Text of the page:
A bar is a hotbed of social interaction. It's where friends are made, where shenanigans abound, and where (responsible) inebriation can spawn surprisingly keen insights. In light of these observations, the bar might actually be one of the best venues to discuss the structure and behavior of the physical and natural world.
So, if you're looking to impress a new acquaintance or just want to show-off your science smarts for your compatriots, here are the three best science topics to discuss at a bar.
1. Drink with me if you want to live. A 2010 study found that those who abstain from alcohol consumption had higher mortality rates than moderate or even heavy drinkers. The researchers followed 1,824 participants aged 55 to 65 for twenty years. Over the study's duration, 69% of the abstainers died, 60% of the heavy drinkers died, and only 41% of the moderate drinkers died. The authors of the study were careful to note that even though drinking is associated with longer life, alcohol can still be hazardous to your health. If you've ever tripped over a curb then you know what I mean.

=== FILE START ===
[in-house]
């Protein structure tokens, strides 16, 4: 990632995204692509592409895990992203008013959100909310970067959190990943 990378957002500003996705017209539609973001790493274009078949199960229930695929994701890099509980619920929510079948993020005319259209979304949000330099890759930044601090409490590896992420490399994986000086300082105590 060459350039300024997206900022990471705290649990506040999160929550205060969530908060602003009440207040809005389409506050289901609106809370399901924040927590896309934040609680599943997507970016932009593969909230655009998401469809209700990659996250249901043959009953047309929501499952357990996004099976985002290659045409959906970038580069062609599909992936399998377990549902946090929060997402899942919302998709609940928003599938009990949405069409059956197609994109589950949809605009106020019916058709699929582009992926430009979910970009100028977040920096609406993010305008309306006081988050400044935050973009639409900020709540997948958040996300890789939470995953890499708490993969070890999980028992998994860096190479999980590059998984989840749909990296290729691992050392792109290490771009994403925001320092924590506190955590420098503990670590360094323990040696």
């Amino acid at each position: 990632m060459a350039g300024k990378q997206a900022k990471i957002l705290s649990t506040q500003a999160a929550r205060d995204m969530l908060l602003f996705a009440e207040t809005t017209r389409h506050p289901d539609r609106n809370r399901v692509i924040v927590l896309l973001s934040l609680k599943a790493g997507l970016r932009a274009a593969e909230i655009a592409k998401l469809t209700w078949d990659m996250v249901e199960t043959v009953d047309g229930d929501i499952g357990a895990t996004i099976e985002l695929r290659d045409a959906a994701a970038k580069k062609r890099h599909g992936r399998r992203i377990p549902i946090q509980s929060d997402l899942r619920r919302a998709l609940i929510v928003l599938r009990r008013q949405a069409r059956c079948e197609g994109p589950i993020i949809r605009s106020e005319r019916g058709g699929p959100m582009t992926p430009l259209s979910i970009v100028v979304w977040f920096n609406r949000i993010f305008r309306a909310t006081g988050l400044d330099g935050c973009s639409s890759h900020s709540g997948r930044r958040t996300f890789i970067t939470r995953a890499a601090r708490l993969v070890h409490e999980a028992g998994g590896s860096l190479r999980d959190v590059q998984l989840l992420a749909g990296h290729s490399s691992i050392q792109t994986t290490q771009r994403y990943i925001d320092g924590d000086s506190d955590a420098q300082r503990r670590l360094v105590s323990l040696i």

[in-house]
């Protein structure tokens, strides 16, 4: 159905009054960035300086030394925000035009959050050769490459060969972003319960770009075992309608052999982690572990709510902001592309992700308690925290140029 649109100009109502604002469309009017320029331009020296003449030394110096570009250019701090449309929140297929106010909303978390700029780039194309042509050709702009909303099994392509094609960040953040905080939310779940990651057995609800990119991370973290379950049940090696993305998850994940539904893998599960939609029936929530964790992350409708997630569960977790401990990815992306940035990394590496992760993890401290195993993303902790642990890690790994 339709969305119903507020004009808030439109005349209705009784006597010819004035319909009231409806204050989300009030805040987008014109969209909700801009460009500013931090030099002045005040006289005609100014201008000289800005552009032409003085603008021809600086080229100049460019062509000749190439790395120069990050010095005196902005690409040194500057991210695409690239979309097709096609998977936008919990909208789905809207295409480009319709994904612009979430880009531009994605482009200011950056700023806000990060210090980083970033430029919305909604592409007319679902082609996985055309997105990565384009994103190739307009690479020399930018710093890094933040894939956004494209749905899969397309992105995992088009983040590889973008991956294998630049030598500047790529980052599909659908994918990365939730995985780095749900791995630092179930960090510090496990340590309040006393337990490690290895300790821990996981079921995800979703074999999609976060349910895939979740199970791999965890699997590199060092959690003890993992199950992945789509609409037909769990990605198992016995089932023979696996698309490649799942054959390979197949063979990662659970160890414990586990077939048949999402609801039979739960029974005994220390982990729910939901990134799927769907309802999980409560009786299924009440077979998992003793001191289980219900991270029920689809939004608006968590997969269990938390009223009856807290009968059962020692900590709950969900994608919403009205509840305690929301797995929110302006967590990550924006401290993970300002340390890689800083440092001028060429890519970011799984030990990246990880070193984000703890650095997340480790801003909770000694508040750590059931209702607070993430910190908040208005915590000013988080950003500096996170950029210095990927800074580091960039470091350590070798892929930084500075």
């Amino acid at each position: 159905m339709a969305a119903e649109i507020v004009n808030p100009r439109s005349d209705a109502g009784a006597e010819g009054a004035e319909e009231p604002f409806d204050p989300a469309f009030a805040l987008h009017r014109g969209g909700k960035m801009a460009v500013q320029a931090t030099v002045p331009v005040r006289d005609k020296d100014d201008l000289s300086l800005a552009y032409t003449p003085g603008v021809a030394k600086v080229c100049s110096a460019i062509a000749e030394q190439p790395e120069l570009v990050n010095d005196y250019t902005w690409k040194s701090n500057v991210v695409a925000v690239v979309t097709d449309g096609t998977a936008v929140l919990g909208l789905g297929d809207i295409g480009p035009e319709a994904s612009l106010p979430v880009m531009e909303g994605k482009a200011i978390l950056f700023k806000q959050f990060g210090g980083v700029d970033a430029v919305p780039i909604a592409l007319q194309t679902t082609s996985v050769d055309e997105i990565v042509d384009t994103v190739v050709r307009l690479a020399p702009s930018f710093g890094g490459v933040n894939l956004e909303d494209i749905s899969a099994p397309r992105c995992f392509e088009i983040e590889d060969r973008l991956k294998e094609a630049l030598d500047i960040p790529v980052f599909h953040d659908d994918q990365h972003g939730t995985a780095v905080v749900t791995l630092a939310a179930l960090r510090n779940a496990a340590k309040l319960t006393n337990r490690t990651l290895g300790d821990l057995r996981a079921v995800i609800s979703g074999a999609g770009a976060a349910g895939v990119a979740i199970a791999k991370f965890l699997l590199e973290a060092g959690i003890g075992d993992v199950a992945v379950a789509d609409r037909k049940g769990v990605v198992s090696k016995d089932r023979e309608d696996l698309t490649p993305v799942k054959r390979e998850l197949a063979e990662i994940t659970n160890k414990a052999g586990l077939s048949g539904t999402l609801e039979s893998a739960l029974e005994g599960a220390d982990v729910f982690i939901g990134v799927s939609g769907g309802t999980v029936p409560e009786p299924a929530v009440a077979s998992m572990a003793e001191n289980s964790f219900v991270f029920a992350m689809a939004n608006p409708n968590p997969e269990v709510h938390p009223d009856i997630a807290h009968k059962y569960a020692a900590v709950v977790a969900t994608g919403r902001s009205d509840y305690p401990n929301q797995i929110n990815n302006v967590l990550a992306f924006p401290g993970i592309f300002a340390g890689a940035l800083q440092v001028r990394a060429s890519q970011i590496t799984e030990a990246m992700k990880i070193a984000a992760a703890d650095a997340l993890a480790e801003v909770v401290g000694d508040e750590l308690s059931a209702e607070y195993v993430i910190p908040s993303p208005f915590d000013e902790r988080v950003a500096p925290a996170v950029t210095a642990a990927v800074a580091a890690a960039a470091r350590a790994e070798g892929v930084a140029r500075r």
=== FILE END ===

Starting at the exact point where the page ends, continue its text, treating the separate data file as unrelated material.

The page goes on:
2. Why are we here? We all venture to the bar for different reasons. We might be letting off steam, drowning sorrows, or succumbing to procrastination. For those who fit into the latter category, here's an interesting scientific tidbit: According to the Ainslie-Rachlin Law, "Our decisions... are guided by the perceived
values at the moment of the decision - not by the potential final
This means that if you find yourself at the bar instead of studying for your exam, you have likely fallen victim to the low-hanging fruit of a fun night out. On Monday, you knew that Friday's test was more important than a night of revelry. But when the phone rings on Thursday night, the tables have turned. An alluring reward (a good time at the bar) is now within your grasp and it's perceived value has grown too powerful to ignore. So the next time that you're at a bar the day before a big test, four shots deep and already missing the dart board, tell your friends about the Ainslie-Rachlin Law, and why they were just too tempting to disregard.
3. After a night at the bar, why do I feel like I've run a marathon? The sobering process initiated by your liver results in the build-up of acetic acid and lactic acid in your muscles (most commonly in your legs). You can remedy this build-up by drinking lots of water and satiating your alcohol-induced appetite with bananas instead of pizza.
If scientific knowledge doesn't provide a spark to your beer garden revelries, you can always try a joke:
Some helium floats into a bar. The bartender says, "Sorry, we don't serve noble gases in here." The helium doesn't react.